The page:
I always look forward to the Olympics. While they are televised, I stay glued to the television set. When they are over, I am disappointed. Many television programs are a waste of time, but not the Olympics. What these young people achieve is amazing.
For a few days every four years, the world comes together. Politics and differences are largely set aside. A showcase of human endurance, the Olympic games give us something refreshing and inspiring. Everyone admires the dedication and accomplishments of the Olympic contestants.
Concentration usually centers on the top performers – those who carry home the gold, silver or bronze medals. However, every contestant has sacrificed time, money, and discipline for the opportunity to compete in hopes that they will bring honor to their country. More often than not, their families also sacrifice greatly. Many of the athletes have high hopes of receiving a medal, but all of them are aware that most contestants go home without one.
With few exceptions – those who are disqualified for one reason or another or are unable to compete because of injuries – the athletes run their race, swim in their meet, or participate with their team knowing that part of the reward is having made it to the Olympics in the first place. The best of the best of each country compete with the best of the best of other countries – all who have toiled, some for a lifetime, for the honor of the competition.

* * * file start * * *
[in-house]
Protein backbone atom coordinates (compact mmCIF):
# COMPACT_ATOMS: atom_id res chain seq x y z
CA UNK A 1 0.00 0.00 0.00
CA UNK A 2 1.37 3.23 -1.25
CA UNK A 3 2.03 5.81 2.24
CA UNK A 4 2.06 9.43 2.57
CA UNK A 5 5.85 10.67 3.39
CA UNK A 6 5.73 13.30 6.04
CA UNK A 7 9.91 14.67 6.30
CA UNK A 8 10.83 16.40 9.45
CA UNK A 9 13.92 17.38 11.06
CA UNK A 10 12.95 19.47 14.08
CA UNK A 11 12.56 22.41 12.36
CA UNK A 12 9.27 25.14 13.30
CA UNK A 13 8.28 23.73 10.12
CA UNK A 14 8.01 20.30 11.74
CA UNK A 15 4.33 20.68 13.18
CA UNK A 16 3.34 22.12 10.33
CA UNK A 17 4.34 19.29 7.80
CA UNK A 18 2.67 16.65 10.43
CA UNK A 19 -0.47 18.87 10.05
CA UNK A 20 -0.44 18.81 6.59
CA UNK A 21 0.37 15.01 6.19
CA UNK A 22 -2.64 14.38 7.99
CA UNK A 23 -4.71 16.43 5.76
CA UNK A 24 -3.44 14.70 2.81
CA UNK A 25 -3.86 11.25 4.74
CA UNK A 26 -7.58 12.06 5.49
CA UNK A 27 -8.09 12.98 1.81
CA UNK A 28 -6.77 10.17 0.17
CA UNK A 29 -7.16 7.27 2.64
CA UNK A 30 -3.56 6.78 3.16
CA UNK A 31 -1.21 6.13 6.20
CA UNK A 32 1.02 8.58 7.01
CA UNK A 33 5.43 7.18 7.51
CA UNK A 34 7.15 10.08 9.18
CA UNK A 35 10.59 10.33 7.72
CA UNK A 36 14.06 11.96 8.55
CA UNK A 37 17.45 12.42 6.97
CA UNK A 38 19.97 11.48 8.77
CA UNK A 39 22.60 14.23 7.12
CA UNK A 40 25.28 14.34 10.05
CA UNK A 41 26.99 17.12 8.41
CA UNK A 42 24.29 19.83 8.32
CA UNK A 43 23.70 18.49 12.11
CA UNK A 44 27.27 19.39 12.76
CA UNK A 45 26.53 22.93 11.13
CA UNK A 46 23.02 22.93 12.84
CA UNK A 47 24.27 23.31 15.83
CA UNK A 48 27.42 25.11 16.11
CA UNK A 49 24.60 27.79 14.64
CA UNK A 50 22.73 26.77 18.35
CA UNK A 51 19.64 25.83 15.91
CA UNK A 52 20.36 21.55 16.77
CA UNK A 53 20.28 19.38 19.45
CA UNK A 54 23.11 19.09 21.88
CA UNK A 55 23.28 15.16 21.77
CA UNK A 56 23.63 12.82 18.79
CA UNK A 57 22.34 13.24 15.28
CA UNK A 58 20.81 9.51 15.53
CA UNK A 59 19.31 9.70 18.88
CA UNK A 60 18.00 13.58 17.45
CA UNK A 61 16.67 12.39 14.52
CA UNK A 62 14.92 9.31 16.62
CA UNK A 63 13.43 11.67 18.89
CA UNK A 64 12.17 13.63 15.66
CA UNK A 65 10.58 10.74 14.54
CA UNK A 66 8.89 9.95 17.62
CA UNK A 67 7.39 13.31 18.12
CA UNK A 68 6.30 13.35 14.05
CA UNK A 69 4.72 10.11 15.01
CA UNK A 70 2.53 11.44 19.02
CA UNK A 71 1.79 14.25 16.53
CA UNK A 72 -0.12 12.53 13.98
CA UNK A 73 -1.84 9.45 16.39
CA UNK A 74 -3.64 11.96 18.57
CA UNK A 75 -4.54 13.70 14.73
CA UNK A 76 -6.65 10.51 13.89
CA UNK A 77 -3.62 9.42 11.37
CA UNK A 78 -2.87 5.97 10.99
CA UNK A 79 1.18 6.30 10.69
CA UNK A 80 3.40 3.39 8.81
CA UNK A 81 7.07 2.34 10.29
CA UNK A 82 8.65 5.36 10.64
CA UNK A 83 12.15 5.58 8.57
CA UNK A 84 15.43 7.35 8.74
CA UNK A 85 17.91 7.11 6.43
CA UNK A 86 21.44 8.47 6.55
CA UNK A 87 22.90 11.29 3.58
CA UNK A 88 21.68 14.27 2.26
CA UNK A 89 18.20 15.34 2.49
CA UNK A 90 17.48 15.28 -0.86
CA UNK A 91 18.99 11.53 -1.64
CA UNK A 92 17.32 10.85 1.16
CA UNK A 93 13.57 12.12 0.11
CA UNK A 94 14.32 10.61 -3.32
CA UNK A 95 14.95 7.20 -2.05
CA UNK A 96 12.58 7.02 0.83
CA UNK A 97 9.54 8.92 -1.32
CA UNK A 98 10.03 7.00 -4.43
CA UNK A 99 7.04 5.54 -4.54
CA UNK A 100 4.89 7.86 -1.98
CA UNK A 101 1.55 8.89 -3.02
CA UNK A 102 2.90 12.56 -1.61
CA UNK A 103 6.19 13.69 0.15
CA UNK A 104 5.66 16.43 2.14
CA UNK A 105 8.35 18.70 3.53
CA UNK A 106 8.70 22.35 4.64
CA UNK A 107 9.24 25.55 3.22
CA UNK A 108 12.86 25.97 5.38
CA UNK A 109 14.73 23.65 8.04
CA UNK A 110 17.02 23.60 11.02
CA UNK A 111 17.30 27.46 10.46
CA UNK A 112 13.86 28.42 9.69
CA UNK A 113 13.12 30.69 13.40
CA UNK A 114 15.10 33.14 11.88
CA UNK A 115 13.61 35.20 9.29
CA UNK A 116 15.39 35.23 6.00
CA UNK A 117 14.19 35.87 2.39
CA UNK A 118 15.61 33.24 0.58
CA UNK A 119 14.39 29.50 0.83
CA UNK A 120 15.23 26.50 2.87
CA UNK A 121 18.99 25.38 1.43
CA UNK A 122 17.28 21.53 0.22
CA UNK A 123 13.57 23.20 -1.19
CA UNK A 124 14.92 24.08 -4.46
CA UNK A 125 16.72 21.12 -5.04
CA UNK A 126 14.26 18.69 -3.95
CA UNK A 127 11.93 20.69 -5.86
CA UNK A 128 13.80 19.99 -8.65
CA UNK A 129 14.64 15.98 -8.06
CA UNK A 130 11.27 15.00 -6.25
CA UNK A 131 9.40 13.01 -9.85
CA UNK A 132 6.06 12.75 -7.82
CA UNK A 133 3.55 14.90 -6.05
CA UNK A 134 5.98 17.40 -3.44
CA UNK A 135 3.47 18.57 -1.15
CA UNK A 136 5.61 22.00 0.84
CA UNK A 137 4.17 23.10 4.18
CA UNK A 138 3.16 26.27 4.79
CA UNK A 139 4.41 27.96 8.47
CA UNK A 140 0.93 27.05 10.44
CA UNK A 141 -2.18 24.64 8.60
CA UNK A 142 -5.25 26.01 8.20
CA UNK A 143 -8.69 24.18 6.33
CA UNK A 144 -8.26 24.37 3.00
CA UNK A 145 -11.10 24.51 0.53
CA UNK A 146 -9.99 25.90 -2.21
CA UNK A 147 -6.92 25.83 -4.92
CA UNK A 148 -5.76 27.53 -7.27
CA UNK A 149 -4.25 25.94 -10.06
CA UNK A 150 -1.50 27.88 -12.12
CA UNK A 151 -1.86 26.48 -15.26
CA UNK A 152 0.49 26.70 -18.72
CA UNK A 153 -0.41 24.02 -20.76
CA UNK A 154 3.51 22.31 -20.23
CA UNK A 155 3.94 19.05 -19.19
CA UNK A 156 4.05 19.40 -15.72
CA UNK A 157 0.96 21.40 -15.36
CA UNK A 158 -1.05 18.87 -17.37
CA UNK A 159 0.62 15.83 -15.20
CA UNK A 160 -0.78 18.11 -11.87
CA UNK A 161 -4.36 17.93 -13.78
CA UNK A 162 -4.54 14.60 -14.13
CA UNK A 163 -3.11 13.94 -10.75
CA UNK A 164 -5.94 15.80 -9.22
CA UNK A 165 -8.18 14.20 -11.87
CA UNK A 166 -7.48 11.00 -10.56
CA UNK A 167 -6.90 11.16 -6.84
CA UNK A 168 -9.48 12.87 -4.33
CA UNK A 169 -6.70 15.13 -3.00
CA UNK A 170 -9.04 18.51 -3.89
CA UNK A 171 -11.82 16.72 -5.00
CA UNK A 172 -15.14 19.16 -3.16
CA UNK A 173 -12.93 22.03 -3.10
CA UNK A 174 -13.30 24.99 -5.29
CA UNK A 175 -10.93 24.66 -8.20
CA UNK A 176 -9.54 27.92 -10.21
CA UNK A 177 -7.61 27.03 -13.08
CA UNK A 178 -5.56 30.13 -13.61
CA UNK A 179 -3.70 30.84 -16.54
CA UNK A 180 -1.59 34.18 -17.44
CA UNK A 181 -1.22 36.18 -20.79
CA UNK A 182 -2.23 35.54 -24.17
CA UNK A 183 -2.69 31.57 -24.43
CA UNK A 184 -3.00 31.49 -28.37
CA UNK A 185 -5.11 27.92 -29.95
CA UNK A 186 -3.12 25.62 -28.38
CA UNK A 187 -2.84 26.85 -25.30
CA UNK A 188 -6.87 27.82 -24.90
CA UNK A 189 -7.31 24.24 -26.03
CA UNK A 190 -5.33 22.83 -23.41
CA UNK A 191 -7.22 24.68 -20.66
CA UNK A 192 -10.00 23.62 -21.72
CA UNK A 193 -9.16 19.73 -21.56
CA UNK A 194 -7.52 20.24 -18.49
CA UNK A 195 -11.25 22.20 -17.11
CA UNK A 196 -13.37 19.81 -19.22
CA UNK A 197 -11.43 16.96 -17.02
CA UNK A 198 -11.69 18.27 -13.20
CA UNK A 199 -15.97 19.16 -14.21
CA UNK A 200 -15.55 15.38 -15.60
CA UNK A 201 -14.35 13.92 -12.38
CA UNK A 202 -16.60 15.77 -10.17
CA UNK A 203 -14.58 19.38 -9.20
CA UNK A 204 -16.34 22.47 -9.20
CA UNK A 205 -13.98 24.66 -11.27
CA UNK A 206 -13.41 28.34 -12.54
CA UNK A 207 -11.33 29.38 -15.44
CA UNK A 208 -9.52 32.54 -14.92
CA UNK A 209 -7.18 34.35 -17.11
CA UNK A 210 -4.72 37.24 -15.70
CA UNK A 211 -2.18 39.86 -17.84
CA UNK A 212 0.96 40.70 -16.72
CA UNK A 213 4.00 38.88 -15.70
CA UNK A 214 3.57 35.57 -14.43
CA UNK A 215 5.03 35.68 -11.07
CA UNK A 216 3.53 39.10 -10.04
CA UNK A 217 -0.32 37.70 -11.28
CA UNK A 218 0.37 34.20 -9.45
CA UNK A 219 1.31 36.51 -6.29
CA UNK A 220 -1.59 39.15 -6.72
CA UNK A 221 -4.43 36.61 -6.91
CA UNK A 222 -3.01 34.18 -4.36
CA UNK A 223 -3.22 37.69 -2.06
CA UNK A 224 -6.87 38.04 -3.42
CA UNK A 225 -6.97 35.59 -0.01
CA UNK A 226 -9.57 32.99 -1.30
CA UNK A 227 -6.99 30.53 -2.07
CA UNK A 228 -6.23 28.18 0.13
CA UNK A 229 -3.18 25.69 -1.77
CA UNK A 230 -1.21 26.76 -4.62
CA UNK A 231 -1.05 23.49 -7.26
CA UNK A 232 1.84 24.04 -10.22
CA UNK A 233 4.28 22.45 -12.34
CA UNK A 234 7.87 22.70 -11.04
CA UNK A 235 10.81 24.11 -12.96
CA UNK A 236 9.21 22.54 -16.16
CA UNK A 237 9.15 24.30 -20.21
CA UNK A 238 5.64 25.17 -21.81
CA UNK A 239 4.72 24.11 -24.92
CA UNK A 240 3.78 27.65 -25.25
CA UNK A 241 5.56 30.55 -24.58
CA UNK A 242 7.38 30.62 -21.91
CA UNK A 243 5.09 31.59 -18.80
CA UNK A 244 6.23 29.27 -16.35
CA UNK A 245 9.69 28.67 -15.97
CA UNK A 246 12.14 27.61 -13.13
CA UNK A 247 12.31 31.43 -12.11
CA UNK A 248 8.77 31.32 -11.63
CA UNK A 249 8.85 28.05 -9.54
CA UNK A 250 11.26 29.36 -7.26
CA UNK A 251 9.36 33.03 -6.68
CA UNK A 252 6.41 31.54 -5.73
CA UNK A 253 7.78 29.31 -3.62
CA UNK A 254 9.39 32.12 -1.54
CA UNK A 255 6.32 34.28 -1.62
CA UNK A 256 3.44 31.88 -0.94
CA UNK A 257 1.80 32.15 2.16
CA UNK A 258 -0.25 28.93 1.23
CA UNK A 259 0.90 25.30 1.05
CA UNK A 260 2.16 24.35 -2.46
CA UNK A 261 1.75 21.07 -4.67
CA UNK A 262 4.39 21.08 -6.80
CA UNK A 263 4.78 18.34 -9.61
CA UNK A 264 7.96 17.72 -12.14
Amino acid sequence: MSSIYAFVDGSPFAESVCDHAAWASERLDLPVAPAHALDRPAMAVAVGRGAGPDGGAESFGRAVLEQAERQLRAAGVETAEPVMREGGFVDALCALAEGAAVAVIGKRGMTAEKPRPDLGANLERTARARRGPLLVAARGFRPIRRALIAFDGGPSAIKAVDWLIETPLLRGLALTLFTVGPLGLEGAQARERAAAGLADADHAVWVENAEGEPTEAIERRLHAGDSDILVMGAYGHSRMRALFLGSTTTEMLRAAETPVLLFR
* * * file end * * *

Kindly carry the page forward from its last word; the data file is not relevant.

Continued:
There should be no shame for those who walk away without a medal. Having become part of an elite group setting an example for the rest of us, all of these contestants should be proud that they were part of history. The fact that they finished their race is worthy of honor.
The Olympic story that sticks in my mind more than any other is not of a gold medal winner – or even a silver or bronze medal winner. I have heard it many times, often from someone giving a message of inspiration. In fact, it has been called “the greatest last place finish ever.”
In the 1968 summer games, John Stephen Akhwari of Tanzania secured his place in history, not because he won his marathon, but because he finished it. The race had been won over an hour before. Spectators were leaving the stadium. Those remaining were astonished as he made his way on the track for the last lap. Although he had fallen and been injured during the race and his leg was bandaged and bleeding, he did not let that stop him. When he reached the finish line, those left in the stadium rose and applauded. Asked why he had not quit, he said, “My country did not send me to start the race; they sent me to finish the race.” Honestly, I had to research to discover that Mamo Wolde of Ethiopia was the one who won that race. It was John Akwari’s story that made the impression on me. What courage it must have taken for him to continue to run through injury and pain. His finish – and his attitude – spoke louder than most sermons. Don’t give up. Finish the race.
“I have fought the good fight. I have finished the race. I have kept the faith. Finally, there is laid up for me the crown of righteousness, which the Lord, the righteous Judge, will give to me on that Day, and not to me only but also to all who have loved His appearing (2 Timothy 4:7-8).